The article "Values and the curriculum" (TESS, November 22) by Conroy and Davis makes an unnecessary and unhelpful dichotomy between morality and citizenship. The ideal of "good citizenship" has no charter in Britain, as it has for example in the American, French, German and other constitutions. In schools in those countries, pupils often have to "salute the flag" at morning assemblies.
In Scotland we are not constrained in this way, and free to develop in multi-racial and multi-faith schools suitable and meaningful assemblies for children of different faiths or none, by finding an area of common ground, as well as space for individual and personal convictions.
Reminding ourselves as teachers that we must challenge the easy option of stereotyping people according to race, gender, religion and class, we help our pupils to progress further on their development to maturity, to being "good citizens". The "hidden curriculum" needs to be scrutinised for its overt and covert racism, sexism, negative nationalism, etc - and for its omissions (for example, Conroy and Davis have a Eurocentric list of texts which they recommend, and yet the list has no women writers).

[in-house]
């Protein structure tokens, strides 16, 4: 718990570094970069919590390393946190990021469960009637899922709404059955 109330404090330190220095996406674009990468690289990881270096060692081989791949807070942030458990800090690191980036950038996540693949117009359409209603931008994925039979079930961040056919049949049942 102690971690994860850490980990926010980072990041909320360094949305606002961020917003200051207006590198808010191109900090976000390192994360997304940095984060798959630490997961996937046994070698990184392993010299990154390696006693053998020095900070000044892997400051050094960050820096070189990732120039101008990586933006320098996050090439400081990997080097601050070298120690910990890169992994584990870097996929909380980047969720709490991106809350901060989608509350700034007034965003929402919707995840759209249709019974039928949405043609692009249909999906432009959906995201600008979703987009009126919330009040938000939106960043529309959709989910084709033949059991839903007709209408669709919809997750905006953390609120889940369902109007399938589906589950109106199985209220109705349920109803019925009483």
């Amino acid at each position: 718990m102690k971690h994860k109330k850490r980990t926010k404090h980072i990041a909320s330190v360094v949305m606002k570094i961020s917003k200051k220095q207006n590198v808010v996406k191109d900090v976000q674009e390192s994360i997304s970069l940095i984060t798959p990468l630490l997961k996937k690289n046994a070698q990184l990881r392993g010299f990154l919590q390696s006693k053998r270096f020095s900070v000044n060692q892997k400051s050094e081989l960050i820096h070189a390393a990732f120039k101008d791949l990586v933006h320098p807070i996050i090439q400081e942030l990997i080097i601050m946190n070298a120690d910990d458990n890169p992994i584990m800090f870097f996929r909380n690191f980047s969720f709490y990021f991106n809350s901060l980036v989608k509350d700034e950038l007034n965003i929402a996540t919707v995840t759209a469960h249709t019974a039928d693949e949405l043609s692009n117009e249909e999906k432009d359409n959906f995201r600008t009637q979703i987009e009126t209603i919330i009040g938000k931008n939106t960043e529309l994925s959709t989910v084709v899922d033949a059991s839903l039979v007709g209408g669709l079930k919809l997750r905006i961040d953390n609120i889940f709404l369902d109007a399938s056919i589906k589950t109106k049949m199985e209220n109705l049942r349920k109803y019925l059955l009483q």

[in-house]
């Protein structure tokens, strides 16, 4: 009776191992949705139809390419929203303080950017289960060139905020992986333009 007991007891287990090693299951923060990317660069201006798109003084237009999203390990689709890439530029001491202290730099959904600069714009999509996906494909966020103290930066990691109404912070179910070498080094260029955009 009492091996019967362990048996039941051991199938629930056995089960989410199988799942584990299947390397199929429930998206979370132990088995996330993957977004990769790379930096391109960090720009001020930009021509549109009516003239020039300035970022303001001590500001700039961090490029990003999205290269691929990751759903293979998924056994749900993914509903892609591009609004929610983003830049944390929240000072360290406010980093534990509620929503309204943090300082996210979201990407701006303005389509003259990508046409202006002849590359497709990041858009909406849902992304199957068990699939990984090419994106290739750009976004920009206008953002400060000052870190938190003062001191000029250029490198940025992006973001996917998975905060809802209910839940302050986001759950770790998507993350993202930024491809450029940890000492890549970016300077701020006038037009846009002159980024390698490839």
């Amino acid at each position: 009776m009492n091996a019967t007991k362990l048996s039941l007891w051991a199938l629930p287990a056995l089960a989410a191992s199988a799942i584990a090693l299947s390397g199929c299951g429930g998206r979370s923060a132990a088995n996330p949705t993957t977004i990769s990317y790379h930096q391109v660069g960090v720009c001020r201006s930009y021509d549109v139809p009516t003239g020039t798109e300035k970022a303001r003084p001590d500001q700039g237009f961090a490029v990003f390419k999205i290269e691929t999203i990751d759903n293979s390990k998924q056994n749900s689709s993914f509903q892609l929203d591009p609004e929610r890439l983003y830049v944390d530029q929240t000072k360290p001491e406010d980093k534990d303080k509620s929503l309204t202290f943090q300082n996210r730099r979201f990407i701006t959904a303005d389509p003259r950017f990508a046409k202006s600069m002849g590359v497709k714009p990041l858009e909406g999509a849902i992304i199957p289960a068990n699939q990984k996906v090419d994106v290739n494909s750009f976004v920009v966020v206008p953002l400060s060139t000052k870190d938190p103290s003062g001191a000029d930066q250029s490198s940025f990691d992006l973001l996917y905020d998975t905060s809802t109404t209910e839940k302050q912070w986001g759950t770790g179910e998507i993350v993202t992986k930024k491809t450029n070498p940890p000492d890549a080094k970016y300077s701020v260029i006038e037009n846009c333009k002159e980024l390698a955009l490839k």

We also take part in an authentic and humane dialogue with our pupils in the midst of the reality of the classroom, and not only in the aesthetic imagination. The school, the home, the street, the housing scheme and their problems must be treated as shared responsibilities and their goals as shared challenges.
Policy documents from More Than Feelings of Concern to the newest Higher Still publications show how urgently "good citizens" are needed, staff and teachers alike, if the schools are to survive into the millennium with credibility and conviction for all our pupils and their parents.
JANINE FITZPATRICK Havelock Street Glasgow